[OpenIndiana-discuss] All 32-bit-only X device drivers removed from Hipster -??

ken mays maybird1776 at yahoo.com
Thu Mar 5 15:07:37 UTC 2015

Removing 32-bit support was not until another release from now.

     On Thursday, March 5, 2015 6:52 AM, Alexander Pyhalov <alp at rsu.ru> wrote:


I think I have to comment some statements to make them clearer.

On 03/05/2015 10:04, Nikola M wrote:
> I have been reading 'Hipster' change log, posted on Openindiana wiki
> under the page:
> http://wiki.openindiana.org/oi/oi_hipster
> and I noticed that alp did "All 32-bit-only X device drivers removed.",
> just after updating them.

First of all, we removed all old X device drivers. The full list is the 
following: apm, ark, chips, glint, i128, i174, neomagic, rendition, s3, 
s3virge, silliconmotion, sls, tdfx, tga, tseng.

Note, that they were dropped upstream, so I can't even suggest that they 
were tested by Oracle developers. If noone has tested the code, it means 
it doesn't work. If someone wants to support them - I means build with 
new Xorg for BOTH 32-bit and 64-bit Xserver and test that they actually 
work, we'll add them back. Good news is that I haven't seen these 
devices in the wild for ages. Last s3 I've seen was on my Pentium 
133-based workstation. Anyway, vesa should support them. I can test (and 
care about) nvidia, radeon, virtualbox and (now) intel video adapters. I 
haven't tested intel during update (as I didn't have necessary hardware) 
- and you see that it led to breakage.

> As recently it was mentioned on mailing list by alp, that he is thinking
> of removing 32-bit hardware support for no clear reasons,
> Remind you that all Openindiana ISO disks till now both work on 32-bit
> and 64-bit x86 hardware, both as LiveDVD media and after install, with
> most of applications being 32bit on 64bit hardware.
> Removing also such excellent functionality is also questionable.

I think about removing 32-bit hardware support for the following reasons:
- (the main one) it allows us to be closer to upstream and so decreases 
work on porting software from upstream. When only 3 men do something for 
distribution on regular basis, it's a great win (also think about new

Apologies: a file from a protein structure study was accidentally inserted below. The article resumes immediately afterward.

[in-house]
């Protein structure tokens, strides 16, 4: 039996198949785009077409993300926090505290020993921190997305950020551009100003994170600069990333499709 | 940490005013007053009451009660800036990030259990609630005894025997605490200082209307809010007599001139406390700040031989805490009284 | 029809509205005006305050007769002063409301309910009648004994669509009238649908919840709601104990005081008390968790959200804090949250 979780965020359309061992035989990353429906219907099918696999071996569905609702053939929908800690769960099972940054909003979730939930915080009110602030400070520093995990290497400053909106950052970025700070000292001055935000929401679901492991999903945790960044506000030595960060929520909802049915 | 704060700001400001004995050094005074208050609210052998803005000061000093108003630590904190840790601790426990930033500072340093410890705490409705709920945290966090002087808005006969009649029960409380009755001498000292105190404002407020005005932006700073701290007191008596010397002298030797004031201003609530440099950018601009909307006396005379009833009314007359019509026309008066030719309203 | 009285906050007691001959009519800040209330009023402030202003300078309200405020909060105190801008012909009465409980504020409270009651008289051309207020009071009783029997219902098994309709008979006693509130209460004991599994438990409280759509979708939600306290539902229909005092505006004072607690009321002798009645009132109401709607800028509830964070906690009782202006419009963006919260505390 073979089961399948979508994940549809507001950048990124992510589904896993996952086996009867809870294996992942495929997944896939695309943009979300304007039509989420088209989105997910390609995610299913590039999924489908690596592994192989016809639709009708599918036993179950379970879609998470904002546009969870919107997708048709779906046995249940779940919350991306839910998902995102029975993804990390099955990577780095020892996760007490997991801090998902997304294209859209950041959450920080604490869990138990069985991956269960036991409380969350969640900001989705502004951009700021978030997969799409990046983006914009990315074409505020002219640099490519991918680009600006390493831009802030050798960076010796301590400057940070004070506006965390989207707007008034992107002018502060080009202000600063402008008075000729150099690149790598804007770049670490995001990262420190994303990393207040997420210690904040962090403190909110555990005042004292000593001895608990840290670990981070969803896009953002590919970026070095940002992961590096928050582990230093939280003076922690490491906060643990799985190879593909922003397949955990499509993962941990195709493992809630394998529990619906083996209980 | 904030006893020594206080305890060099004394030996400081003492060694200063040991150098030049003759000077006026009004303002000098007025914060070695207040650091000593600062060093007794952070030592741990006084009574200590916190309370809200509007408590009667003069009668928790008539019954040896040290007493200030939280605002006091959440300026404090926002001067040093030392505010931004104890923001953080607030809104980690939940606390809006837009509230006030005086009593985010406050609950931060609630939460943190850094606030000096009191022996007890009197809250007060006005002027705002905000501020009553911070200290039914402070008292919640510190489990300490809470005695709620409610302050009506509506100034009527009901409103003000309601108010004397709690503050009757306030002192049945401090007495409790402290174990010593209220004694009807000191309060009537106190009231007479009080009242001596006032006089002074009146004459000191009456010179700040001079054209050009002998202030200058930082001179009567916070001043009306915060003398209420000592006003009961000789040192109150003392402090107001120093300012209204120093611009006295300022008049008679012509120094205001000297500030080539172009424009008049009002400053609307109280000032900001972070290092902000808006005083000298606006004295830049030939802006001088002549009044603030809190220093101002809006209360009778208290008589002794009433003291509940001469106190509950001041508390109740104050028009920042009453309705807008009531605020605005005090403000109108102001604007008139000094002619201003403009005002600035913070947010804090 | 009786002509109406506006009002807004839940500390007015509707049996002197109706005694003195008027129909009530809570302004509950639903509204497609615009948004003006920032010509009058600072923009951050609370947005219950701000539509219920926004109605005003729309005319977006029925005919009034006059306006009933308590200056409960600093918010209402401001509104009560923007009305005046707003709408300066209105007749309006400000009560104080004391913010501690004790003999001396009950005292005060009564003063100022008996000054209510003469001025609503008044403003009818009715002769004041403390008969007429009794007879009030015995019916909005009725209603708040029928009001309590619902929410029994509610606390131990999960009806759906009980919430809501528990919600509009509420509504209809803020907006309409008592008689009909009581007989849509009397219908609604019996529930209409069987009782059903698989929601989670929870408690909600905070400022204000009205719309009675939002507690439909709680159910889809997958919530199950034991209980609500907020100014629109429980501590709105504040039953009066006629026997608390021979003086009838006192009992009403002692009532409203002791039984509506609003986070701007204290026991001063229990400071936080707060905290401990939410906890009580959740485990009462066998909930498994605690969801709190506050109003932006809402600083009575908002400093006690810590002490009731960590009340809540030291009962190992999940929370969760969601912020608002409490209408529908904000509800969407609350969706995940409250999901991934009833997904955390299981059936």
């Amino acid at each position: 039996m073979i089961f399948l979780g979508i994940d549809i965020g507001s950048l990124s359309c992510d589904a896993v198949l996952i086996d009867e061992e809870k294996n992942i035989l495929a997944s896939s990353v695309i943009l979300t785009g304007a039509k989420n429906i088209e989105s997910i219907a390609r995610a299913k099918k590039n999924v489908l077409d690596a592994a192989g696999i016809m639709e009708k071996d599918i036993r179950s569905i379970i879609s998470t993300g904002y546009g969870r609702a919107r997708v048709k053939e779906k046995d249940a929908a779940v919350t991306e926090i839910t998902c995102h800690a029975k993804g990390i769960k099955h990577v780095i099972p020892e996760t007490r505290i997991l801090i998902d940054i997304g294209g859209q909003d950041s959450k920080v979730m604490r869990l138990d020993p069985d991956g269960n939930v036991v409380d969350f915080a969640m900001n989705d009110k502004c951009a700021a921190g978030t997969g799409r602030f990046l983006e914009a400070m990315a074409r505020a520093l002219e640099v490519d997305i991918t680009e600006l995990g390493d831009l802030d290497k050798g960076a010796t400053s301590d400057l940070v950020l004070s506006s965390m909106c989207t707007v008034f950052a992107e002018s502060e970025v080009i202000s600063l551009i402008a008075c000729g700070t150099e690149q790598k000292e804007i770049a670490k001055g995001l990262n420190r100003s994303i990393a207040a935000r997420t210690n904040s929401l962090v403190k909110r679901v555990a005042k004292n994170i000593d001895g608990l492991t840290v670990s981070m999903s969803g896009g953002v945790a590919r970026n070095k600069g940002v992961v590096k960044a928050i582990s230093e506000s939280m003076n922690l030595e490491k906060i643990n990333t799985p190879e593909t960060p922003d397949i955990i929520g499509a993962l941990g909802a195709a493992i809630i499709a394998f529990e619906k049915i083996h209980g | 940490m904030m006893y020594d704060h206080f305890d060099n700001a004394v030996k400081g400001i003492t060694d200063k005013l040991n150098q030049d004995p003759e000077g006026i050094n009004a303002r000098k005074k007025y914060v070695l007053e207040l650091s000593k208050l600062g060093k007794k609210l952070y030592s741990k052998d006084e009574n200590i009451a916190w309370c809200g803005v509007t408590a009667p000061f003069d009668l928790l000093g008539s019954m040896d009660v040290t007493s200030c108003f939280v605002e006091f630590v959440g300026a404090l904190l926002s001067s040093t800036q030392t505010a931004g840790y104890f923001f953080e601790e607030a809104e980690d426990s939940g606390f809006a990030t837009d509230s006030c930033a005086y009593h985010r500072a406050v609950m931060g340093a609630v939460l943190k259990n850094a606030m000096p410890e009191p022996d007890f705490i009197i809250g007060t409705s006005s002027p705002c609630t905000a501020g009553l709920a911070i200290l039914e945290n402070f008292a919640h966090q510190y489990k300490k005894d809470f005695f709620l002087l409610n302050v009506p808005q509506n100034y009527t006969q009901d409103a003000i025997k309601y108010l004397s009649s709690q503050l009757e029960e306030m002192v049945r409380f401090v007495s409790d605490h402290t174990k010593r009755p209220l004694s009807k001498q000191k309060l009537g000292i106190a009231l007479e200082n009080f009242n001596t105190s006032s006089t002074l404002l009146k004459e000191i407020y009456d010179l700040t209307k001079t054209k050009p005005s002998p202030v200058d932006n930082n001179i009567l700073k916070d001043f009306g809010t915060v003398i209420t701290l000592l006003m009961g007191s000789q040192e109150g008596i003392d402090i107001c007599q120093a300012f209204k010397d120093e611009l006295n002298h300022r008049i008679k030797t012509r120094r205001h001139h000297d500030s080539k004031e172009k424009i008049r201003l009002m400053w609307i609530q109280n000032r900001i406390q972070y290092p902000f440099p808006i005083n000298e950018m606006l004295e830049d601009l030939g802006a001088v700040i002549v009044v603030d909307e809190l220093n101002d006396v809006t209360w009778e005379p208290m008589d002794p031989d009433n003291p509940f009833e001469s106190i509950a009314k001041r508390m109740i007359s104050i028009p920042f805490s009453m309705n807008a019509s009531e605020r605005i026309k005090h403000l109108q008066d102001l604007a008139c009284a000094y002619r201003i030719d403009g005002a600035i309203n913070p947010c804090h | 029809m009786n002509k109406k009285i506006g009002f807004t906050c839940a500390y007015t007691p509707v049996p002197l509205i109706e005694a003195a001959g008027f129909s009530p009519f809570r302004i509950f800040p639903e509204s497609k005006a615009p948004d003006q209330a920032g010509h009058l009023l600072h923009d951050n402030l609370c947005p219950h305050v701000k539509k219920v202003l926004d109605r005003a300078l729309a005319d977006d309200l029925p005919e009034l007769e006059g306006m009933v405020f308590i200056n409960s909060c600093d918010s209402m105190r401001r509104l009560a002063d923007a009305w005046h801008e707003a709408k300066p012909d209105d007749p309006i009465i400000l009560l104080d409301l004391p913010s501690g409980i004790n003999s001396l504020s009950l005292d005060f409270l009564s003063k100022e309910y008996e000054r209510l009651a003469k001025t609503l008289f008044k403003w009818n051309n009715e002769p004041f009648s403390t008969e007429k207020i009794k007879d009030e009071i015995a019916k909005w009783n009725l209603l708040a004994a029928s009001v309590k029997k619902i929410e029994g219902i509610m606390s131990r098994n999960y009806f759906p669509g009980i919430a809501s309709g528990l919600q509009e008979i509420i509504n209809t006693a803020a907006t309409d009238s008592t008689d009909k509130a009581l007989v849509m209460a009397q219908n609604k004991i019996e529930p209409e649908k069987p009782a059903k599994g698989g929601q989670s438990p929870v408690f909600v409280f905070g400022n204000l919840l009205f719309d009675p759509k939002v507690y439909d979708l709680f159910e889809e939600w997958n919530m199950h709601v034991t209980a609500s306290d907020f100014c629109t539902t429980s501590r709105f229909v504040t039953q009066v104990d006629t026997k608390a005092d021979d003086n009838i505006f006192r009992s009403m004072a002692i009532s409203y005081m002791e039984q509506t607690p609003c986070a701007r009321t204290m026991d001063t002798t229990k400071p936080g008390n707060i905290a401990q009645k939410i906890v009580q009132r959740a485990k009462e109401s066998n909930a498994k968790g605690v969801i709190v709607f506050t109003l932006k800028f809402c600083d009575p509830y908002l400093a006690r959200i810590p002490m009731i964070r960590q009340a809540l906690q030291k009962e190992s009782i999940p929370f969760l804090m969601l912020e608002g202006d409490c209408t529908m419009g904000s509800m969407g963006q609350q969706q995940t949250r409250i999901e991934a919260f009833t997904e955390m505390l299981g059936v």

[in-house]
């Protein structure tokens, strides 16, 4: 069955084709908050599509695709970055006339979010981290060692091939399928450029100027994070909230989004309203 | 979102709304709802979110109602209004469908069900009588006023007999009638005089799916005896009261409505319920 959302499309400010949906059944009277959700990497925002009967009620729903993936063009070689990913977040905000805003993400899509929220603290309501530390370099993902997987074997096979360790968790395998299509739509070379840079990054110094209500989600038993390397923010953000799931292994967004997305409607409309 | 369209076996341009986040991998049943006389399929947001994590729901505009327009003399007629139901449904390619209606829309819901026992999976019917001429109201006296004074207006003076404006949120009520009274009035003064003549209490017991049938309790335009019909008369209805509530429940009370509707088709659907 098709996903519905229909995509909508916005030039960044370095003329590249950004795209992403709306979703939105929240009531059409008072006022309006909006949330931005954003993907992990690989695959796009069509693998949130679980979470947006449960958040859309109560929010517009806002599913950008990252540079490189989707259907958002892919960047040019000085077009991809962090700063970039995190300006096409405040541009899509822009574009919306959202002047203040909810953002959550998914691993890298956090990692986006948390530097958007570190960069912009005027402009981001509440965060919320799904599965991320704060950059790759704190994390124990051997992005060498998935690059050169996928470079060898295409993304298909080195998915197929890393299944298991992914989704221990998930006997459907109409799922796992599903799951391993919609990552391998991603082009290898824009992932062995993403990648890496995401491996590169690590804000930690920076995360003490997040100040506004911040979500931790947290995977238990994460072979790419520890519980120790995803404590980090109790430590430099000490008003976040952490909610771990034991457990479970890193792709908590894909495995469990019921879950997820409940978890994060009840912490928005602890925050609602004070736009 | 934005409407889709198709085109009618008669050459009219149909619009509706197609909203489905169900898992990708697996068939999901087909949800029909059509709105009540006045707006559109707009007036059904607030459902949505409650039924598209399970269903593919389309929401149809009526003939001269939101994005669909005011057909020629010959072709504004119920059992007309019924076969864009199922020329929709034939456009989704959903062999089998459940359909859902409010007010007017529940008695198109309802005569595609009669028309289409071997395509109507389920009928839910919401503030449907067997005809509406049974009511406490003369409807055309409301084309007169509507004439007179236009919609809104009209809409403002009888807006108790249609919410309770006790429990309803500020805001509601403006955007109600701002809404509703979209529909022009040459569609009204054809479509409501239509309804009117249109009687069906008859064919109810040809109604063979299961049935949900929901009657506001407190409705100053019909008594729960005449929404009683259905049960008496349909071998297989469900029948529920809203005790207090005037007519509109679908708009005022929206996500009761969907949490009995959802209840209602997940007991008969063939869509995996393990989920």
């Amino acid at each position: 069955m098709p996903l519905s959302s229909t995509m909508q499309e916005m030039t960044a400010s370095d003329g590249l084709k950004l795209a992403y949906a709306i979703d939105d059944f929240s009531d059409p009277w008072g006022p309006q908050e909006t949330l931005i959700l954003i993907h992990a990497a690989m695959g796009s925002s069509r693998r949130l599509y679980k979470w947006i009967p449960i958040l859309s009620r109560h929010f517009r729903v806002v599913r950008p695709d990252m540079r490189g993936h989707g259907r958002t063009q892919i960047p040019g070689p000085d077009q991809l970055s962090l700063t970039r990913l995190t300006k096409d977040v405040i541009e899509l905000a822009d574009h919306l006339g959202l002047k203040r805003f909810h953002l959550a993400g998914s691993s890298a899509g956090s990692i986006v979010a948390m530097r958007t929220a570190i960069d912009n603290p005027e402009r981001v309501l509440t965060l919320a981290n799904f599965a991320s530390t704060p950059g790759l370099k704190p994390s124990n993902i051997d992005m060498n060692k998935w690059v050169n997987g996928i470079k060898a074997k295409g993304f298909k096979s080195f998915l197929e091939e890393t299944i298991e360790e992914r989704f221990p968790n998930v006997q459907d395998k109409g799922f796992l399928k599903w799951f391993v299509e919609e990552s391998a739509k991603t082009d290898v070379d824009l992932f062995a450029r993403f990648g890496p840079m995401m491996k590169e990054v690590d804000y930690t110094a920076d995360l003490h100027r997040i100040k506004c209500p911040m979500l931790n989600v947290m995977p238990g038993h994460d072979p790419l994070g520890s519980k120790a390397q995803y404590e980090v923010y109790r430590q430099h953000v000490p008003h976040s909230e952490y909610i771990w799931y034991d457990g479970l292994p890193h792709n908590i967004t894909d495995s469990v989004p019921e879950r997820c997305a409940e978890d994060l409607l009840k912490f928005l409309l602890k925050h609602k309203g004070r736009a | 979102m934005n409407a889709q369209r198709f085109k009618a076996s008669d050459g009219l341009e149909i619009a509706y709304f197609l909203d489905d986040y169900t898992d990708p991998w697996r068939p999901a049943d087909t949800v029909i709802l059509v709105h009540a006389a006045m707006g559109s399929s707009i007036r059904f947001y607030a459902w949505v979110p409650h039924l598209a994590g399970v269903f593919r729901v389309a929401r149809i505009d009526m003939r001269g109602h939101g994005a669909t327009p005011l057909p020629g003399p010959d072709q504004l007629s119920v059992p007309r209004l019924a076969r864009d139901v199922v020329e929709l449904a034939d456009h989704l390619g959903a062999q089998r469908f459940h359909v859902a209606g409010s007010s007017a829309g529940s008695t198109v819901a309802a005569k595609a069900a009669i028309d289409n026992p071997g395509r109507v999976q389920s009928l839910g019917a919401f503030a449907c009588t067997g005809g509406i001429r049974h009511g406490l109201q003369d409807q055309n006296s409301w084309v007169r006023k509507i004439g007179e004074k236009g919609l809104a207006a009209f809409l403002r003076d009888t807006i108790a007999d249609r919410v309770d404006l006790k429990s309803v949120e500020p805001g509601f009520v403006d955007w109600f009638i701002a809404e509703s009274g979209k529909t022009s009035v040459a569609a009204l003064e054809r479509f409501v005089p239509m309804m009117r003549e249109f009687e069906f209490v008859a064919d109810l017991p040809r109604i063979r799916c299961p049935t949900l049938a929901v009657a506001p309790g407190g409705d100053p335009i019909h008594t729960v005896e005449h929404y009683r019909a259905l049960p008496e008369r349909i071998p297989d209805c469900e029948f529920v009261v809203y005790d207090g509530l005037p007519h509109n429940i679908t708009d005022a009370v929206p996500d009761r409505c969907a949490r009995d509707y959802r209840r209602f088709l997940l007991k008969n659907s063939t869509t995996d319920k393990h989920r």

bugs, which can be unique to 32-bit applications, see, for example, 
- 64-bit ABI is cleaner and we should think less about long file names 
compilation environment, ability to use more ram and so on (for example, 
do we really need 32-bit PostgreSQL or Percona Server ?);
- testing... Everyone runs 64-bit systems. When we broke Gnome on 32-bit 
systems, we found out it only two months later, because Jim decided to 
install OI in 32-bit VirtualBox VM... Perhaps, just noone uses Hipster 
on 32-bit systems?

Anyway, it was just a suggestion, not stated goal.

> Those are machines coming brand new with 32-bit OSes in March 2015 with
> no less then 2GB of RAM or 4 with less usabe, that is still considered
> 'just fine' amount for many desktop and small server needs. Also this
> kind of hardware is all around us and it is simply not the case that
> 'every computer in last 7-8 years is 64bit',
> , but also vast amount of them has up to 4GB of RAM and 32-bit OS es
> installed and that is big potential also for OI use that, should not be
> destroyed.

Really, I can't imaging doing something besides basic testing on PC with 
< 2 GB of RAM. Your FF will eat first one, ZFS arc  the second and IPS 
will go in swap... And what for do you need 32-bit server? The last 
32-bit server we had was shut down it seems in 2012. It had 2GB RAM and 
run FreeBSD 6.4.... Oh, no, we still have one gateway which runs FreeBSD 
4.6.2 and has ~ 400M RAM. I hope you are not going to run OI on such 
"server" :)

> If some techical things are in mind here , then OI should firstly have
> at least some or ANY release, following /dev that could fully support
> 32-bit and not, before that move and not letting down existing users.

As I mentioned, I'll help man who wants to do "stable", "release" or 
what else based on current Hipster. But it's impossible in current 
situation when we don't have enough developers.
Best regards,
Alexander Pyhalov,
system administrator of Southern Federal University IT department

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